Grades 5 to 12 may have laptops by 2020

Grades 5 to 12 may have laptops by 2020

The Manhasset school district said last Wednesday that it aims to provide a laptop computer for every student in grades 5 to 12 by 2020. 

Sean Adcroft, the district’s director of instructional technology and libraries, discussed the goal in a presentation to the Board of Education about the expansion of the district’s computer coding program. 

“Computing jobs are the number one source of new wages in the United States,” Adcroft said. “And they’re relatively well-paying jobs.” 

“It’s not just about jobs,” he added. “[Coding] fosters soft skills like persistence. You have to run code script many, many times, and have to fix bugs in the code. When failing you learn from what went wrong and pick up from that point.” 

If included in the final 2017-18 budget, the laptop initiative will begin with a $200,000 purchase of personal computers next year for every student in fifth and ninth grade, Adcroft said. Each subsequent year laptops would be purchased for rising fifth and ninth graders until 2020, when the district would have a laptop for every student in those grades. 

Computer programming is currently taught to district students in grades 2, 3, 4 and 7 and is made available to high school students of any grade. 

The district offers three computer programming classes in the high school: introduction to computer programming one and two as well as AP computer science. 

The district is currently participating in Hour of Code, an international effort that aims to get as many students as possible to code for at least one hour over the week of Dec. 5 to 11, though Manhasset schools have expanded the initiative to include the entire month of December. Adcroft said he expects 1,500 district students to complete the task by the end of the month, among them students as young as kindergarten age.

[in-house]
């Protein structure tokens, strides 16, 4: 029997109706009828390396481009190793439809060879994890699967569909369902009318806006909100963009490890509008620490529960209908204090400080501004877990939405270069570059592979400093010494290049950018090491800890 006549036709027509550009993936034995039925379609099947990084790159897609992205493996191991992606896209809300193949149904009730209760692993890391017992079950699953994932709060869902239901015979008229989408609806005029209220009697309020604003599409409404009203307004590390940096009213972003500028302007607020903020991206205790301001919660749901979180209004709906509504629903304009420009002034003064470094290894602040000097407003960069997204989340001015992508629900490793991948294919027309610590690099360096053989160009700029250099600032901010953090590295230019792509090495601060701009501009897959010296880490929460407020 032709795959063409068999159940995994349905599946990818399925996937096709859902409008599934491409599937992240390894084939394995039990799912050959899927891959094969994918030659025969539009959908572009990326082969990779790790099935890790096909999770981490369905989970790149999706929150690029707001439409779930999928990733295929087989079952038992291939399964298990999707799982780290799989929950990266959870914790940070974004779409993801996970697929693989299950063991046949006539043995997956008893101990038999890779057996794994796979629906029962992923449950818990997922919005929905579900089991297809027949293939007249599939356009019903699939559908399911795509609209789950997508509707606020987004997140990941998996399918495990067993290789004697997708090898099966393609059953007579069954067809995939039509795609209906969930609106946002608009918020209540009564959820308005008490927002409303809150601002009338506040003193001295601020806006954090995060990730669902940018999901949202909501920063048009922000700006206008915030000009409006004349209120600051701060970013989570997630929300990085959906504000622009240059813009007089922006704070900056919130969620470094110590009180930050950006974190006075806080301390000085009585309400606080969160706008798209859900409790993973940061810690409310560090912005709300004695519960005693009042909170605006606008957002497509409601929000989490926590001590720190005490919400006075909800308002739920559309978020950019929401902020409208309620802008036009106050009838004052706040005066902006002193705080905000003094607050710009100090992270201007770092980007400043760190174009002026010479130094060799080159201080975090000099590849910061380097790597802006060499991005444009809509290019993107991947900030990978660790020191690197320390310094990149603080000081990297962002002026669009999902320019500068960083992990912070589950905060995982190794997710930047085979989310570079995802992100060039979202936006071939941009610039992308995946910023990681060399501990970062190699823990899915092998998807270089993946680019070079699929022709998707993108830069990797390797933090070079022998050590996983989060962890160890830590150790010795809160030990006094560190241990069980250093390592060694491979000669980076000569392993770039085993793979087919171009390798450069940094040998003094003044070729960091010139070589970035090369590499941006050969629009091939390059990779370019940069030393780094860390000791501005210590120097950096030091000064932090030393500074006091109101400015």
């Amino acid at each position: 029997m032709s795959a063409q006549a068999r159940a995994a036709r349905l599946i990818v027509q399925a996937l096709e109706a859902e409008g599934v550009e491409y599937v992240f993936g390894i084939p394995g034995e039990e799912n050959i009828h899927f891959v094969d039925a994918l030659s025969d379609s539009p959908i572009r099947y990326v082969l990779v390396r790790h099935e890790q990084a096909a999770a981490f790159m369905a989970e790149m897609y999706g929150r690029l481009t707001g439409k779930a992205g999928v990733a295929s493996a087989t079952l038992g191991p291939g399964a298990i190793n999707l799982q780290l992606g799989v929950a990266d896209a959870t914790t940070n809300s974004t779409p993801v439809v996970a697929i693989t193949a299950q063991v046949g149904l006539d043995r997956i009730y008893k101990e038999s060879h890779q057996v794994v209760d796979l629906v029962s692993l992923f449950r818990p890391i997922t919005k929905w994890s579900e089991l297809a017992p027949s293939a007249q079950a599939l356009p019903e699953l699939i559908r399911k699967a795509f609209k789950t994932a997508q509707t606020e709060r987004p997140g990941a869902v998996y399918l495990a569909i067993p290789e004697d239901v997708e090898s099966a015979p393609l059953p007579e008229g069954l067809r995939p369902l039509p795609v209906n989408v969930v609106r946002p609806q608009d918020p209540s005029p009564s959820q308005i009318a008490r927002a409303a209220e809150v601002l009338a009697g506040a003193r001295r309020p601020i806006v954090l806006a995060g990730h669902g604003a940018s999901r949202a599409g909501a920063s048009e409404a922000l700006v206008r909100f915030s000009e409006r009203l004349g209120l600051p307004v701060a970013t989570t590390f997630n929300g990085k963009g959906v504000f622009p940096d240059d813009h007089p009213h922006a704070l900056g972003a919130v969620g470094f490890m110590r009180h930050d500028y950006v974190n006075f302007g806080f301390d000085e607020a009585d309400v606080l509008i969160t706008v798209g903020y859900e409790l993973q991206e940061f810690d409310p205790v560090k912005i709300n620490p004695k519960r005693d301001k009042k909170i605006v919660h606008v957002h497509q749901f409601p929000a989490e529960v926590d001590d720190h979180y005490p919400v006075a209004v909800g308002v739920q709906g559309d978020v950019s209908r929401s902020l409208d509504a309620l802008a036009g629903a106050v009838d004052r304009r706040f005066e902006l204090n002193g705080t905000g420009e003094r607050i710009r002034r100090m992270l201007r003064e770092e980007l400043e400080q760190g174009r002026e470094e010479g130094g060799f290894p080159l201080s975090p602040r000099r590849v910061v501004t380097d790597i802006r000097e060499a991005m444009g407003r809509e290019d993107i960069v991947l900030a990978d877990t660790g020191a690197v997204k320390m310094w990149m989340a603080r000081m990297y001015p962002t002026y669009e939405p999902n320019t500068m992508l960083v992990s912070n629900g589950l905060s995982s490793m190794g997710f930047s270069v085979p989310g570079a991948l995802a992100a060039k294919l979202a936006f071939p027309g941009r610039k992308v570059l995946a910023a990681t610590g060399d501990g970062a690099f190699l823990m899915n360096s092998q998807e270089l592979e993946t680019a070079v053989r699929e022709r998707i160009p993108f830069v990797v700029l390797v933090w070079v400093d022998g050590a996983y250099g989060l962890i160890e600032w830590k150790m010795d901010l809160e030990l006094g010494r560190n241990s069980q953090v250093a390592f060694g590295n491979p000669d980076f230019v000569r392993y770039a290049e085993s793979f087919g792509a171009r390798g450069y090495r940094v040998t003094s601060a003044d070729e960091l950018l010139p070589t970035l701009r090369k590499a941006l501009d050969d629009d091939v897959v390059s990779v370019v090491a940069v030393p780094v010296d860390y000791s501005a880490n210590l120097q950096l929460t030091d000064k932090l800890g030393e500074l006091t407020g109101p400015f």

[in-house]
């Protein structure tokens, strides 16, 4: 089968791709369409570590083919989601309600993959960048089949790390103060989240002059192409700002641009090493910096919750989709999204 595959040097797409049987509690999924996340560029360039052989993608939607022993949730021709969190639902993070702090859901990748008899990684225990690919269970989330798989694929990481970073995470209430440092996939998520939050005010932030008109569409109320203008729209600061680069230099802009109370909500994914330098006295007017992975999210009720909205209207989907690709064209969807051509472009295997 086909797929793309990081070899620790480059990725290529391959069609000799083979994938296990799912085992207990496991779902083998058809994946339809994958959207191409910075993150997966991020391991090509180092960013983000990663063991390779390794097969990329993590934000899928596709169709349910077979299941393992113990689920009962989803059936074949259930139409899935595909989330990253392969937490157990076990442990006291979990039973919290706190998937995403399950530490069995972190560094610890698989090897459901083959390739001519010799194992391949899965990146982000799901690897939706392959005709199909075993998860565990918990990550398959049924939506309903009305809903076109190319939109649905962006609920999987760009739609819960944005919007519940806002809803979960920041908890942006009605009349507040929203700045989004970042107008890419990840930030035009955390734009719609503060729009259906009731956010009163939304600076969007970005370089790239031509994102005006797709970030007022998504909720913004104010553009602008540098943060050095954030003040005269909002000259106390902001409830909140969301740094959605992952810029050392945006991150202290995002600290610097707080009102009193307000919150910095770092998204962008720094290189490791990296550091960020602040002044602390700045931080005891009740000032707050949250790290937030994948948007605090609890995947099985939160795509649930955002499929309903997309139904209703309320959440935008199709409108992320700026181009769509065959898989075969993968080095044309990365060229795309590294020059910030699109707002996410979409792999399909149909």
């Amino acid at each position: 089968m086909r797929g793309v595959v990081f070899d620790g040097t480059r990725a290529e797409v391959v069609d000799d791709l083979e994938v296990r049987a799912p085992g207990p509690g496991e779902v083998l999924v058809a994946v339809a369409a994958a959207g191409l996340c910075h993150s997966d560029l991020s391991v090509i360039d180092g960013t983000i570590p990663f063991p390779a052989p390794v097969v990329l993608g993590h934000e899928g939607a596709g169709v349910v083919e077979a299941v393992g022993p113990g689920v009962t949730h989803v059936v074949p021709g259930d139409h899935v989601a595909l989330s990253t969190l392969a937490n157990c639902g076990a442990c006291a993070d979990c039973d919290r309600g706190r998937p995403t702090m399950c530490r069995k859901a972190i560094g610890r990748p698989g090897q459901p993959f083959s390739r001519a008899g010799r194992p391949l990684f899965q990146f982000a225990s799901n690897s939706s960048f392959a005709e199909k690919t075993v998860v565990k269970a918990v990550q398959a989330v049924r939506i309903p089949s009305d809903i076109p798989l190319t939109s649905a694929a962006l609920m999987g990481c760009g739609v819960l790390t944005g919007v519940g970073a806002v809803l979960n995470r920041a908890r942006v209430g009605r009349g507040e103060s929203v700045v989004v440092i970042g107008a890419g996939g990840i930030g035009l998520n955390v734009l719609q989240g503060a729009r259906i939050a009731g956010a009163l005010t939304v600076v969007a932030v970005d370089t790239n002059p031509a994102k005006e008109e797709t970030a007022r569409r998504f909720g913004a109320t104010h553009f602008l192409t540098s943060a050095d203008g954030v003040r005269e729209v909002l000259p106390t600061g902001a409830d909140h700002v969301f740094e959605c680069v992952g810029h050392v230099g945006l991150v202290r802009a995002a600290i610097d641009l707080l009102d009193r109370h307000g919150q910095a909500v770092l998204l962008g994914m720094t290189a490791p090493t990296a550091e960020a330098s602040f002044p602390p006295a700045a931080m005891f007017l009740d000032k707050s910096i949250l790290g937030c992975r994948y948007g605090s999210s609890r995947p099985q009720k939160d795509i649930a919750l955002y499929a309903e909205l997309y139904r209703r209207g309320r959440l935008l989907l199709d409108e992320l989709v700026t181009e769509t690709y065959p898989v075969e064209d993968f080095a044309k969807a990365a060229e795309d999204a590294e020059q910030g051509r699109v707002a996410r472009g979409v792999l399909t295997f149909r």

Teaching students how to code at a young age helps counter the stereotype of computer programmers as nerdy boys, Adcroft said. 

“The strategy has been if you can get students to do it in elementary school, it gets rid of the stereotype,” he said. “They don’t have a fixed idea in their head.”

Currently as many as 80 percent of the district’s high school students in computer programming courses are male, Adcroft said. 

Charles Leone, assistant superintendent for curriculum and instruction, said the district faces difficult choices about how to accommodate class time for coding among the other computer-related instruction it offers.

“We’re prioritizing internally as district what’s most important to teach students using the expertise of our computer teachers,” he said. 

“It’s a process.”

Adcroft said one of the reasons coding has garnered a positive response from elementary school students is that the instructions are presented as computer games. 

“They’re not slugging through 50 lines of code to say ‘hello world,’” he said. “They’re watching an animation go on because they put in three blocks of code.”


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